I'm not a big fan of the pushing the stock sideways against the blade for a dado effect (speed tenon). A saw blade isn't designed to be used that way, and I need my fingers for work, but to each there own. If I were going to go that route I would replace the rip blade with a combination or crosscut blade. But if it works for you go for it.

    You may also want to go with a thinner top bar. They don't need to be an inch thick. I crush fewer bees with thinner bars, and they are still plenty strong.

  8. #28
    Join Date
    May 2013
    Location
    Whitla Ab. Canada
    Posts
    497

    Default Re: How to build cheap top bars.

    Quote Originally Posted by shannonswyatt View Post
    I'm not a big fan of the pushing the stock sideways against the blade for a dado effect (speed tenon). A saw blade isn't designed to be used that way, and I need my fingers for work, but to each there own. If I were going to go that route I would replace the rip blade with a combination or crosscut blade. But if it works for you go for it.

    You may also want to go with a thinner top bar. They don't need to be an inch thick. I crush fewer bees with thinner bars, and they are still plenty strong.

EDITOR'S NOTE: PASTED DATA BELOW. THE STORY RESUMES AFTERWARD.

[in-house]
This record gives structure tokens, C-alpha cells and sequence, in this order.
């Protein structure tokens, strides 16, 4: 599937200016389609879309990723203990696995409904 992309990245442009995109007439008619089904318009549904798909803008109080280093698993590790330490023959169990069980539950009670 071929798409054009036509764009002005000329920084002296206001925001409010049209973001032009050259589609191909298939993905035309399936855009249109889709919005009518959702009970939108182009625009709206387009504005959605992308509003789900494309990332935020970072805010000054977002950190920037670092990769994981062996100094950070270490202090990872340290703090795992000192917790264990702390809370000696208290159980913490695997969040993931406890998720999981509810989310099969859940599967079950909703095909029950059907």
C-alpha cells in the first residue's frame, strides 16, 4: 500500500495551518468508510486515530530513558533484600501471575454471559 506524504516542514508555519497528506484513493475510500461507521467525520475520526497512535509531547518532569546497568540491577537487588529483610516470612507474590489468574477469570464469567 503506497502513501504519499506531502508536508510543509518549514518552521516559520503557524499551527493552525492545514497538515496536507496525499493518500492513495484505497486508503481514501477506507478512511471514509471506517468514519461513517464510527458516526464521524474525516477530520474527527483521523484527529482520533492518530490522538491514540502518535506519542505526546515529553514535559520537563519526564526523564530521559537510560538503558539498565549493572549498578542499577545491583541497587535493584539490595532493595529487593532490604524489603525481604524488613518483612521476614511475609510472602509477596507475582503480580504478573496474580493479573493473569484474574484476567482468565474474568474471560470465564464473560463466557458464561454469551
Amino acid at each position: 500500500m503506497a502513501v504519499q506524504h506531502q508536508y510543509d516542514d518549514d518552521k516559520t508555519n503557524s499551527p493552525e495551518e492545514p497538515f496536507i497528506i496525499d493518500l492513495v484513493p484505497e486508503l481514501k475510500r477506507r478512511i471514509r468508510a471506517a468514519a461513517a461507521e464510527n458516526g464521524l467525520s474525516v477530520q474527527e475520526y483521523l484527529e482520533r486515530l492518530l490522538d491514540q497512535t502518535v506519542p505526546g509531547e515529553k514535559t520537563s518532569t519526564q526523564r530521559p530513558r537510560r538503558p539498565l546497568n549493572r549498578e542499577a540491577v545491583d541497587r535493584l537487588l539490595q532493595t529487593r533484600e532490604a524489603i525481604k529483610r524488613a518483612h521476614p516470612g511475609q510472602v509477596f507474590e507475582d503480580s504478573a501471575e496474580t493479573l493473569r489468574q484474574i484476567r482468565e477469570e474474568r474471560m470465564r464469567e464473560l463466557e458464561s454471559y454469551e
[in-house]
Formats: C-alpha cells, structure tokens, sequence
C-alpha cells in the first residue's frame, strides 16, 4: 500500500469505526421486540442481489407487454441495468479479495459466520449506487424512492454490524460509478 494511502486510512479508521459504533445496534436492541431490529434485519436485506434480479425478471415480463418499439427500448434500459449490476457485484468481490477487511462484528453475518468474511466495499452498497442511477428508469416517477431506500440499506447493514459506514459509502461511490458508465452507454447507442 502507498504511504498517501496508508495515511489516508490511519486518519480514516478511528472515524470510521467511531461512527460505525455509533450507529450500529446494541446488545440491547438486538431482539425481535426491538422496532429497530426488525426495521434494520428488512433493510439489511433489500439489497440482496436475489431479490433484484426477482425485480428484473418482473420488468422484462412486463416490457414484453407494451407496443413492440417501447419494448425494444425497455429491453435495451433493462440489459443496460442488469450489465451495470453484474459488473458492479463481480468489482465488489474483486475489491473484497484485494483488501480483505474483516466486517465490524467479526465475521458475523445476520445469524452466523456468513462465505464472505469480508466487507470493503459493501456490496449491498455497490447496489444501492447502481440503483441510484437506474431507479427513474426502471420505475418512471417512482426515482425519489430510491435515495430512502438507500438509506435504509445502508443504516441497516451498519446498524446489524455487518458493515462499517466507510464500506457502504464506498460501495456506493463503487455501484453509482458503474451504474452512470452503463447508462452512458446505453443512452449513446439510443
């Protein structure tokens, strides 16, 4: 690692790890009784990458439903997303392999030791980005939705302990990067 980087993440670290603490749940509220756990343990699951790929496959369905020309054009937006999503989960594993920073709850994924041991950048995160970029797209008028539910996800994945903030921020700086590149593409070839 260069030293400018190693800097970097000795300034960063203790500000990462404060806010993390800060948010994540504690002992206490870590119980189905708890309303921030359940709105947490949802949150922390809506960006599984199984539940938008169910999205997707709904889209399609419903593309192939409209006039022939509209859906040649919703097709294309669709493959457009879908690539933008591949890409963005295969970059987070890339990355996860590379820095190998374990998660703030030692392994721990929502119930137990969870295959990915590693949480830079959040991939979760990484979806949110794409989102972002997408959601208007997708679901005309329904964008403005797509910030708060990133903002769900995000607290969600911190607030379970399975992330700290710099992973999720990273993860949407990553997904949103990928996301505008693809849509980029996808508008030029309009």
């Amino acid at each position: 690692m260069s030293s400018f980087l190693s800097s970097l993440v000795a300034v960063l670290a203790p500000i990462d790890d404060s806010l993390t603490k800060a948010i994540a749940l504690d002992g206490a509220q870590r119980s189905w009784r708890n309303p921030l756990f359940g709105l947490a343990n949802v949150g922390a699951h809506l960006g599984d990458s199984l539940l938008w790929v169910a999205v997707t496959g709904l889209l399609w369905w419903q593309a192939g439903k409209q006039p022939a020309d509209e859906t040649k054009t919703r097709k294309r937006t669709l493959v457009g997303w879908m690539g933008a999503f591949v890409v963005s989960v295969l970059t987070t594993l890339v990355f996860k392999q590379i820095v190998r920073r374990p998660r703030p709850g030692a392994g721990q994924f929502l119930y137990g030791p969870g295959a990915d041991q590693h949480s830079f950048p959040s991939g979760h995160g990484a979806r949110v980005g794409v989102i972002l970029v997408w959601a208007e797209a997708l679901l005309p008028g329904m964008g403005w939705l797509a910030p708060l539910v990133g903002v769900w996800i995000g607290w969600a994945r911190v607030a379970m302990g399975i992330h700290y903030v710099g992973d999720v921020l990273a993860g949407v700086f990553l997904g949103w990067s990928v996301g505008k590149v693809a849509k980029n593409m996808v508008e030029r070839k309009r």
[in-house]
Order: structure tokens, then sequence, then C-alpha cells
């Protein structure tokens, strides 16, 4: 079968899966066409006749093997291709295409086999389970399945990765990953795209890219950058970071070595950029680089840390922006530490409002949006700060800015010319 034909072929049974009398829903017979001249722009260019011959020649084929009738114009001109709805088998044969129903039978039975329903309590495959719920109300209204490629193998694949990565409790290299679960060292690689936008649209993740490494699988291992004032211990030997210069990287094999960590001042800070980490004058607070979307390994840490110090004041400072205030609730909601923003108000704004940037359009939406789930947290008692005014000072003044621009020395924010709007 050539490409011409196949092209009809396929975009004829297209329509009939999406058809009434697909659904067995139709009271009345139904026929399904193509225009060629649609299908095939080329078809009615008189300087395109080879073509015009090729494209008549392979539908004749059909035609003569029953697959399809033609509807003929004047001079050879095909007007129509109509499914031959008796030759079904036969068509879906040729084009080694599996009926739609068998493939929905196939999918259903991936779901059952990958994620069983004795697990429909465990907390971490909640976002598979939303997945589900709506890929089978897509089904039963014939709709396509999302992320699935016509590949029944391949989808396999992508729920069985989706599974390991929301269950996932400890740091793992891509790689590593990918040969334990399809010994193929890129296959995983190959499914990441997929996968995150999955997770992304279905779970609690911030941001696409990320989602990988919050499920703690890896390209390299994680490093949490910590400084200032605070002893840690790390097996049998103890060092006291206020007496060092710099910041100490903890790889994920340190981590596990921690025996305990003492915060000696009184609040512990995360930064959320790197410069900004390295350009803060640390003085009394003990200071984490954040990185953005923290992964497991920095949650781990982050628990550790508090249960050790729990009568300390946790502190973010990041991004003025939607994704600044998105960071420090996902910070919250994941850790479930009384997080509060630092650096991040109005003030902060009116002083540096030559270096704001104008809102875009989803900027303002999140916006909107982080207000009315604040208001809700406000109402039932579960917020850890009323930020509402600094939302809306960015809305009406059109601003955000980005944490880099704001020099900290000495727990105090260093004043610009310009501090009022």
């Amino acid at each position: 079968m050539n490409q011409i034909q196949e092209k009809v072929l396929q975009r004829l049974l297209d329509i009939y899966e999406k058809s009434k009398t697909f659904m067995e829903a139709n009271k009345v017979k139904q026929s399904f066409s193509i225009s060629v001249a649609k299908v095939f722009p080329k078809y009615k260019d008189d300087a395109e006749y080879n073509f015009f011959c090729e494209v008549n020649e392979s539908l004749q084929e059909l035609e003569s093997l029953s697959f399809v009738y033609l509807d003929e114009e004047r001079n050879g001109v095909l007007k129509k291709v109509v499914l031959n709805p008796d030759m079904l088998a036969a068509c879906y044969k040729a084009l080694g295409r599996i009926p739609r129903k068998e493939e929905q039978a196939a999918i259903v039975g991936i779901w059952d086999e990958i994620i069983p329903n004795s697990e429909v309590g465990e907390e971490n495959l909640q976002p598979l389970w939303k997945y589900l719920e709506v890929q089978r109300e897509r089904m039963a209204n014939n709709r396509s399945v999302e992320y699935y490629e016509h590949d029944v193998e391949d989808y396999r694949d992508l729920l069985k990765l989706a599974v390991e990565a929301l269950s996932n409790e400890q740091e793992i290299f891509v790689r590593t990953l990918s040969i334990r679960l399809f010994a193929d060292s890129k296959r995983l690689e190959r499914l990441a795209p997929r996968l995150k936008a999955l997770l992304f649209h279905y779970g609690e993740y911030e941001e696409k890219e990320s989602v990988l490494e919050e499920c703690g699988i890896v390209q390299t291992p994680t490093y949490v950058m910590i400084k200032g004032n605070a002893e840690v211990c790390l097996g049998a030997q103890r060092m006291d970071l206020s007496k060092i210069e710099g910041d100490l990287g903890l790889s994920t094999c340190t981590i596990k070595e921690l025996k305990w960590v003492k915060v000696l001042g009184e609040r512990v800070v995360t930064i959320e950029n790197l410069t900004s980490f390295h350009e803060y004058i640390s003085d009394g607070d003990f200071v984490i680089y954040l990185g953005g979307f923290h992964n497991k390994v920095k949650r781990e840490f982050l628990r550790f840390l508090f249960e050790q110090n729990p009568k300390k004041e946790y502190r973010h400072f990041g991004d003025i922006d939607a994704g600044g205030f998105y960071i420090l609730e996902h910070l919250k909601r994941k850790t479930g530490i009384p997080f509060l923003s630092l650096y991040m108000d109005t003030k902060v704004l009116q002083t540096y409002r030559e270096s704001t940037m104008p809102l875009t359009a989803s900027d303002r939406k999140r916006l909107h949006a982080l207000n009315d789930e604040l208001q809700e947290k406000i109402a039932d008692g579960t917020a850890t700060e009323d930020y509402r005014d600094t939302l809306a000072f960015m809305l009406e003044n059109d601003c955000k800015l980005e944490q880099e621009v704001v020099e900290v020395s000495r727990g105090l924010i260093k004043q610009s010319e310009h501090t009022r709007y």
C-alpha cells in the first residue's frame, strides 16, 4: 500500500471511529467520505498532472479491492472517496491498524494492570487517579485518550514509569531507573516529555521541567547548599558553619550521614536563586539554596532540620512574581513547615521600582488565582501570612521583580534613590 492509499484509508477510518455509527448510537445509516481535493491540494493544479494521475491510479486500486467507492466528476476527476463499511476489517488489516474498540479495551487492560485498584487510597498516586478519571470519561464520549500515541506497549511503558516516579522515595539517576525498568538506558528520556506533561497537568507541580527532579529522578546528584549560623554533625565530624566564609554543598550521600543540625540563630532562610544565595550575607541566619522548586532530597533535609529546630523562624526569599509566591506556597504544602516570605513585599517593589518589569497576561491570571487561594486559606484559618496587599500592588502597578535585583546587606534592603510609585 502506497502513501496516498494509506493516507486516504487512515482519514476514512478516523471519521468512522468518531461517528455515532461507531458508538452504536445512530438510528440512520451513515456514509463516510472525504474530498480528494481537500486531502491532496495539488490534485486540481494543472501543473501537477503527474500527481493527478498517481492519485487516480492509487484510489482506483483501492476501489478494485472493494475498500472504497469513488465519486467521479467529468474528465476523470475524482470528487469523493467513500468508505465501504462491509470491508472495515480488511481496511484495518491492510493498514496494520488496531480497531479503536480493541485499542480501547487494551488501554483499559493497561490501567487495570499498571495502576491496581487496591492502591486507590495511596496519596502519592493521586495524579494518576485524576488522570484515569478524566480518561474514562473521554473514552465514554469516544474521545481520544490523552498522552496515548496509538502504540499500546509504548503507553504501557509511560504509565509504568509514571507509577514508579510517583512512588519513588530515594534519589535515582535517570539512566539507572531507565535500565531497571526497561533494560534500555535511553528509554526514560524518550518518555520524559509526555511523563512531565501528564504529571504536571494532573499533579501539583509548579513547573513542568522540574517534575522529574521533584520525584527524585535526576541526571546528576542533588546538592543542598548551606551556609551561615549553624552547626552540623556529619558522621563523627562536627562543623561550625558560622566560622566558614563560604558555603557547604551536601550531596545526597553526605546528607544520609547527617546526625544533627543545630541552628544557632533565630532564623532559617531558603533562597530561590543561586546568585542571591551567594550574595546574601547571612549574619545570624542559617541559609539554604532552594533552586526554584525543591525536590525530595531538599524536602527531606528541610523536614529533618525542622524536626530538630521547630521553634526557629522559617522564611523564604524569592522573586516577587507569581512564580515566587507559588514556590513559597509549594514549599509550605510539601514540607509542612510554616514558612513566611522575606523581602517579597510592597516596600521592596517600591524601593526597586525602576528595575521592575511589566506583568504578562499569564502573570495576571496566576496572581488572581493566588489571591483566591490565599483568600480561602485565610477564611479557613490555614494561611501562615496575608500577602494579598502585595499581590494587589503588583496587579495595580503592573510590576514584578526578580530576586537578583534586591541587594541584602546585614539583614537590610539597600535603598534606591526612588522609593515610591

The top bars in the video were laid out to accommodate the long width of a barrel hive, by tweaking the settings you can make them any thickness you want. Also I have no idea why there are so many people who want to stick their fingers in the saw blades on this forum.
    But every sunday afternoon he is a dirt track demon
    In a '57 chevrolet- Jim Croce

  9. #29
    Join Date
    May 2012
    Location
    Roanoke, VA
    Posts
    1,557

    Default Re: How to build cheap top bars.

    Like mom always said "It's all fun and games until someone loses an eye!"

    I've seen a few mangled hands. I'm interested in keeping my fingers.

    Hey, at least you left the riving knife in place.

  10. #30
    Join Date
    May 2013
    Location
    Whitla Ab. Canada
    Posts
    497

    Default Re: How to build cheap top bars.

    Quote Originally Posted by shannonswyatt View Post
    Like mom always said "It's all fun and games until someone loses an eye!"

    I've seen a few mangled hands. I'm interested in keeping my fingers.

    Hey, at least you left the riving knife in place.
    It's just that I worked all my career with machines that could cut hands off. I have seen a hand stuck in a metal break and bent to 90 degrees, and a hand smashed under a rail but these were always by novices or people not accustomed to powerful machinery. If a person is afraid of the equipment they are usually the ones who get hurt. The trick is to respect the machine and always know where your hands are in relation to moving parts.
    But every sunday afternoon he is a dirt track demon
    In a '57 chevrolet- Jim Croce

  11. #31
    Join Date
    May 2012
    Location
    Roanoke, VA
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    1,557

    Default Re: How to build cheap top bars.